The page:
A profane spirit may lodge itself into your vocal chords, causing you to continually want to swear. This part of you is certainly not the entirety of you by a long shot. Yet it can adversely affect your entire life.

Certainly, the man with the “legion” of demons seemed “possessed”, but remember, he had a legion of demons in him (thousands, see Mark 5:1-20). Many areas of his life had been taken over, but it certainly did not start out that way. He more than likely started out with a single demon. Then, more came in because he continued to resist the Lord. This theology is important to understand, because if you are demonized, for example, and do not get rid of your demons, there is the possibility that more may come in. And likely a person who has had demons any length of time, has more than one.

Many people have a wrong picture of what demonization is. The woman who was bent over double was demonized (see Luke 13:10-13), but she was otherwise in her right mind, and neither foaming at the mouth, nor out of control.

A blue collar worker may be demonized. A white collar worker who kisses his wife in the morning and goes to work may be demonized. And children may also be demonized.

Dr. Phil had a young girl on his show who was terrorizing her family with death threats after having been involved in a car accident. This young girl exhibited classic signs of demonization where the demon was able to gain entrance through emotional trauma at the time of the accident. Thus, her heart was opened up to receiving this demon in a moment in time. Dr. Phil wanted to treat the symptoms using pharmaceutical drugs, which can never address the underlying problem.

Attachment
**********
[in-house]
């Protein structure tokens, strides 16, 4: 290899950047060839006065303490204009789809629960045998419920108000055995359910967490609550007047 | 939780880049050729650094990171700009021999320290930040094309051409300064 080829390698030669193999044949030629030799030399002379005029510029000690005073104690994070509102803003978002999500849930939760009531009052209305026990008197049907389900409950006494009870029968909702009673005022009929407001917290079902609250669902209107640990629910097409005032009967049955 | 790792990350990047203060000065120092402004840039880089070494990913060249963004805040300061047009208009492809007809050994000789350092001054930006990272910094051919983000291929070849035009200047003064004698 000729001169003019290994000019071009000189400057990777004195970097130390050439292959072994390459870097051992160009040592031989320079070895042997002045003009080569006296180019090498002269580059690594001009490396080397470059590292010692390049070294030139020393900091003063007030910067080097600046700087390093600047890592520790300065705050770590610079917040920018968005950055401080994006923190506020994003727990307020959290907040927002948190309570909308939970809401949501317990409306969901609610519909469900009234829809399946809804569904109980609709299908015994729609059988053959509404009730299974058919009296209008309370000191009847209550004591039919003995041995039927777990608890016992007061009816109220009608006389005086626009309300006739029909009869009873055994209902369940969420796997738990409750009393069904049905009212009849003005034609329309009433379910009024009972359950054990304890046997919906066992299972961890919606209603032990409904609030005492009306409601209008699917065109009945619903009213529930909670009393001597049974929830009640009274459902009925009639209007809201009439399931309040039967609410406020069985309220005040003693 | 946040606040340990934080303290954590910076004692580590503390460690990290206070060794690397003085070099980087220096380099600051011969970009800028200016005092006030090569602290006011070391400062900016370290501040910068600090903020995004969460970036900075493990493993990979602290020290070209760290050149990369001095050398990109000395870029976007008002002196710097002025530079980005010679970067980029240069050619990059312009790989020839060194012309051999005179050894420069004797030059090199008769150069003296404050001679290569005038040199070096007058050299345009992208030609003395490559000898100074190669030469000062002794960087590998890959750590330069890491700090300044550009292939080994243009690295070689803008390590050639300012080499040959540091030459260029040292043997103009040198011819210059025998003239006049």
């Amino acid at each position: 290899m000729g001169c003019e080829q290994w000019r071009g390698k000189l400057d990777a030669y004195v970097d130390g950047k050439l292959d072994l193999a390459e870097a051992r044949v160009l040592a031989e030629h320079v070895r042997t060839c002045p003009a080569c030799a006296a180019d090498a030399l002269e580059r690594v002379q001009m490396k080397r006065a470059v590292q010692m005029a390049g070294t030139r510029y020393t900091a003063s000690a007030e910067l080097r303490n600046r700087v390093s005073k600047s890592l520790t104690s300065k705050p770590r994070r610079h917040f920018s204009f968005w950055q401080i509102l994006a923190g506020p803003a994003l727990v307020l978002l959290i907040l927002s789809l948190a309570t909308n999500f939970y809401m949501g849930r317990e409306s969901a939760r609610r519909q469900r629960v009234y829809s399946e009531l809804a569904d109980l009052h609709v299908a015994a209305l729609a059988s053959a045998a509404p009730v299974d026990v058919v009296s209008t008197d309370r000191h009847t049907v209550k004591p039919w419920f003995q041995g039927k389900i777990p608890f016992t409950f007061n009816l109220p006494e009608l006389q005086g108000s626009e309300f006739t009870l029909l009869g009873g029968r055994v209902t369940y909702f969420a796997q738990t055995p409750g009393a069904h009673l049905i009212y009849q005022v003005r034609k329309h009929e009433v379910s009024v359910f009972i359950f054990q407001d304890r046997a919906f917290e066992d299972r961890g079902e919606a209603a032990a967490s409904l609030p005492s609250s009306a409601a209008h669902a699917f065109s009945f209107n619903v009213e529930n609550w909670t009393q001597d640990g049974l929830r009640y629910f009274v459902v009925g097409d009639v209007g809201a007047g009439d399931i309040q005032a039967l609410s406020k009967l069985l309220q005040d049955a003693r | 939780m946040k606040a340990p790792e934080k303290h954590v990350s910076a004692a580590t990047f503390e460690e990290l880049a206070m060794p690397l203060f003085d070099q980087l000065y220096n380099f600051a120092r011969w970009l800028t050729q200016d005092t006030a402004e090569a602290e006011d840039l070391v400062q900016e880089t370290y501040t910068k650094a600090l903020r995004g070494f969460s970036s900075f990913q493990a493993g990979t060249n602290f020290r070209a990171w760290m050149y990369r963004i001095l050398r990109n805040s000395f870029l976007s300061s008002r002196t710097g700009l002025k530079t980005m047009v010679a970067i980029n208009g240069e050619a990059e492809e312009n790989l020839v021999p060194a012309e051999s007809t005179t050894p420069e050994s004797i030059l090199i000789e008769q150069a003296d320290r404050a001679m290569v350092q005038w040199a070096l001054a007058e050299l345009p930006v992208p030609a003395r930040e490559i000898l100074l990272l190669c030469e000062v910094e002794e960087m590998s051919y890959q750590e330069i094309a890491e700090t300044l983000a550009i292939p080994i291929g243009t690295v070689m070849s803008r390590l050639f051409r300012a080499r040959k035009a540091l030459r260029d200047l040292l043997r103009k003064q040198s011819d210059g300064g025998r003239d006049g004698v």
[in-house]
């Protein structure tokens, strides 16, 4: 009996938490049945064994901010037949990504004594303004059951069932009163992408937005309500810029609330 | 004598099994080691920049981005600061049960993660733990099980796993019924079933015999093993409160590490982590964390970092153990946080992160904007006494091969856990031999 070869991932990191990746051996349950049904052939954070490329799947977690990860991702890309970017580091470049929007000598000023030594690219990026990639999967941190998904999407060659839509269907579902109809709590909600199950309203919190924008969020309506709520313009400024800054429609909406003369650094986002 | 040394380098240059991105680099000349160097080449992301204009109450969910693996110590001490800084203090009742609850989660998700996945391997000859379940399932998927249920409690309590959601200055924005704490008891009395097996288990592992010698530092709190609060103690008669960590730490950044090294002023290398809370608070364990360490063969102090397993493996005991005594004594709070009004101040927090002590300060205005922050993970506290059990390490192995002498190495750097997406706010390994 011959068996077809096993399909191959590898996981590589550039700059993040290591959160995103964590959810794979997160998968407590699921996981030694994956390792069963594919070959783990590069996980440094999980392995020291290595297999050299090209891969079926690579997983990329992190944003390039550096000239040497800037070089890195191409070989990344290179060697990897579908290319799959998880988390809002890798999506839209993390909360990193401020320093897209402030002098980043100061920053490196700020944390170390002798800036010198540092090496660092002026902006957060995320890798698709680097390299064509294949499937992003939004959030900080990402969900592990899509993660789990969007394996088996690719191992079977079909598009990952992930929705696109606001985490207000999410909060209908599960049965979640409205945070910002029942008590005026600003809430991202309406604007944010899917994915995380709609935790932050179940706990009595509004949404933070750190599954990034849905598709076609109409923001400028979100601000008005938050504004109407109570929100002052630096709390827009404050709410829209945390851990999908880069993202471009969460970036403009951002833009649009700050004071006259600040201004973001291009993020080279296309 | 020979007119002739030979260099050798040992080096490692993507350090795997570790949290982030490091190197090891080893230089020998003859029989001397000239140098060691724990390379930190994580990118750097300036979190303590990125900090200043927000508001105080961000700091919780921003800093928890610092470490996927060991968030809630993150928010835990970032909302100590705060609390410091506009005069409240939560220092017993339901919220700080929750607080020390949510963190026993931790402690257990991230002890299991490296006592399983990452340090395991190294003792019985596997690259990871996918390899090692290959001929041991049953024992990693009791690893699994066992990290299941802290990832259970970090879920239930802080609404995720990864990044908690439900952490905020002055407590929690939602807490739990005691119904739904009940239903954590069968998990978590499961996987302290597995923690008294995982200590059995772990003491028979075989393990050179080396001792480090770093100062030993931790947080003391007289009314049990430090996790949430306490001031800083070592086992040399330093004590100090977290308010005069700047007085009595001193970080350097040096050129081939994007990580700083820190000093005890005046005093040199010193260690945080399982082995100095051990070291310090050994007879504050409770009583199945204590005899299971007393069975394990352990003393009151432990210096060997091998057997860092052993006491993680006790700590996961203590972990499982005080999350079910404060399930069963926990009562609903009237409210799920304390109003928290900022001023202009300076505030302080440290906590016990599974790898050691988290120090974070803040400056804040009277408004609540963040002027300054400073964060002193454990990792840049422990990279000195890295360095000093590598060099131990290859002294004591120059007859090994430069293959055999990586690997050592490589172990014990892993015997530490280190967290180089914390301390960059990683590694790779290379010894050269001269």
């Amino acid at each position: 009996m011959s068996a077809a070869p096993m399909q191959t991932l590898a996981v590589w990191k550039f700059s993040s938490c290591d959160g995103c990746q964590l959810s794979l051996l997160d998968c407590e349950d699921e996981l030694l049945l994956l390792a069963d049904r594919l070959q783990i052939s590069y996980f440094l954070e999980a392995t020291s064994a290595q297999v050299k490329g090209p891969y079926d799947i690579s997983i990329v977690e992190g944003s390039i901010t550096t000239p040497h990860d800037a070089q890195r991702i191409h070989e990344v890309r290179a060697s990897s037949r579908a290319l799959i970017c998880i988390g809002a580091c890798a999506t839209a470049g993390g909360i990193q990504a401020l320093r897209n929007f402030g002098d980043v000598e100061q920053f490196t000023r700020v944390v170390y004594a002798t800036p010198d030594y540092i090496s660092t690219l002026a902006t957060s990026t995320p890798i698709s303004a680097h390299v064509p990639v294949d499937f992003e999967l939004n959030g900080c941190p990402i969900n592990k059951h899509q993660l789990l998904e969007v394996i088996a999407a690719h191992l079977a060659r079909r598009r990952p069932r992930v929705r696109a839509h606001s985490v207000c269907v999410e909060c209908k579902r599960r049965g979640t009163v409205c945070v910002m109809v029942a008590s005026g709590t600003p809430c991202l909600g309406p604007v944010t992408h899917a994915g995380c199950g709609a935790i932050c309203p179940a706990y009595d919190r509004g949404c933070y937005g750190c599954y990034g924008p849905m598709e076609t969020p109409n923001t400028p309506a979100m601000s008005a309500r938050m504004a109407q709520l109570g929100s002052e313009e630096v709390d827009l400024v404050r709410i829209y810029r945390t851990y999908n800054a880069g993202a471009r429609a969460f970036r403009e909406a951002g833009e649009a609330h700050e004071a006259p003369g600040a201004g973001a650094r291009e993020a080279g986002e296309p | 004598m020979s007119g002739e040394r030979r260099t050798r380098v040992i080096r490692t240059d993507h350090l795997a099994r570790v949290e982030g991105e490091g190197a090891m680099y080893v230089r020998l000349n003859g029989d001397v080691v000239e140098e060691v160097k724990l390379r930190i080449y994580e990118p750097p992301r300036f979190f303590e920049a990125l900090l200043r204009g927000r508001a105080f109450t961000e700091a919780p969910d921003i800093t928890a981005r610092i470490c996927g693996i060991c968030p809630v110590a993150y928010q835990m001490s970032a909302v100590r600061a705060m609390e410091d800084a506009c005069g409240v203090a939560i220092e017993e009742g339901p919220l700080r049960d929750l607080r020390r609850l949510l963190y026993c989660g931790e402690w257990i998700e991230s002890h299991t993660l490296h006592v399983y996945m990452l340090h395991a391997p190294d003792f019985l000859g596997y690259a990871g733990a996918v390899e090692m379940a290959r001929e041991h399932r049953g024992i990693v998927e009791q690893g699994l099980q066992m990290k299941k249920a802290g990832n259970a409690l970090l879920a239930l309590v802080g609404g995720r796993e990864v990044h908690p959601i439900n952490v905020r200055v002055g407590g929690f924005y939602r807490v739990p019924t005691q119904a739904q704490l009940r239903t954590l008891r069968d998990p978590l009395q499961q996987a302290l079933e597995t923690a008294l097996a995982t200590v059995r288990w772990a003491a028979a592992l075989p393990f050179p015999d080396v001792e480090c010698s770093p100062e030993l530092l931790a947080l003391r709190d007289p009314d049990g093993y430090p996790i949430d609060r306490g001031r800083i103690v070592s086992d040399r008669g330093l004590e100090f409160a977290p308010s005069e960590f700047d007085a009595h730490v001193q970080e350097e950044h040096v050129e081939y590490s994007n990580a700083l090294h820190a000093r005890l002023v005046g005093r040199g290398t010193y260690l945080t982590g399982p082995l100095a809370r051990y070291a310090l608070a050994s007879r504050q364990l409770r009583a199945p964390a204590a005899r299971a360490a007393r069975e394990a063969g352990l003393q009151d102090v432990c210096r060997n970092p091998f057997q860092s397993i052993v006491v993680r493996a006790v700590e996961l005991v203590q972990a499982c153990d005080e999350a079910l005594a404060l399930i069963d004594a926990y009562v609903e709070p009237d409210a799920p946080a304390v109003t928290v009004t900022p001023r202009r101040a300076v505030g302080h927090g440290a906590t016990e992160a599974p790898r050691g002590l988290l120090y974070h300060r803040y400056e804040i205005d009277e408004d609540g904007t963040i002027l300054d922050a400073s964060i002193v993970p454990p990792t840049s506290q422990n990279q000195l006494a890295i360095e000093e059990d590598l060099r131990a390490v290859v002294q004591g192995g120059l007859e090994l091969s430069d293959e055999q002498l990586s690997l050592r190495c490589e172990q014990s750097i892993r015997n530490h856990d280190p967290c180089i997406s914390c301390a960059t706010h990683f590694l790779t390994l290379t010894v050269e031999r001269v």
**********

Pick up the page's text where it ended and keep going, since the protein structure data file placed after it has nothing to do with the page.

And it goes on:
It is also important to understand the theology behind why and how demons can come in so quickly. Luke 11:24-26 explains it.

Demons seek for rest. And demons will assist other demons to find suitable locations. There is nothing a demon hates more than to be a “restless wanderer,” like Cain was. After killing his brother, God said to him,

“You will be a fugitive and a wanderer in the earth” (see Genesis 4:12).

Cain replied,

“My punishment is greater than I can bear” (see Genesis 4:13).

Demons, being wanderers, feel this way, too. Thus, there is a veritable line-up of demons waiting to inhabit people — and they can only do it under certain circumstances (when the heart is positioned to receive them, thus, especially in times of emotional trauma).

Thus, if you were the victim of emotional trauma, you are “more likely” to receive a demon. But if you don’t have any symptoms, you should not worry about it. But if you do, then you should consider that there may indeed be a demon behind them.

Classic symptoms of demonization include recurring nightmares, many so-called “incurable” diseases including some forms of arthritis, deep seated insecurities, constant fears, bitterness, a propensity towards swearing, a propensity for drunkenness, suicidal thoughts, and many other symptoms which we can find in the Bible.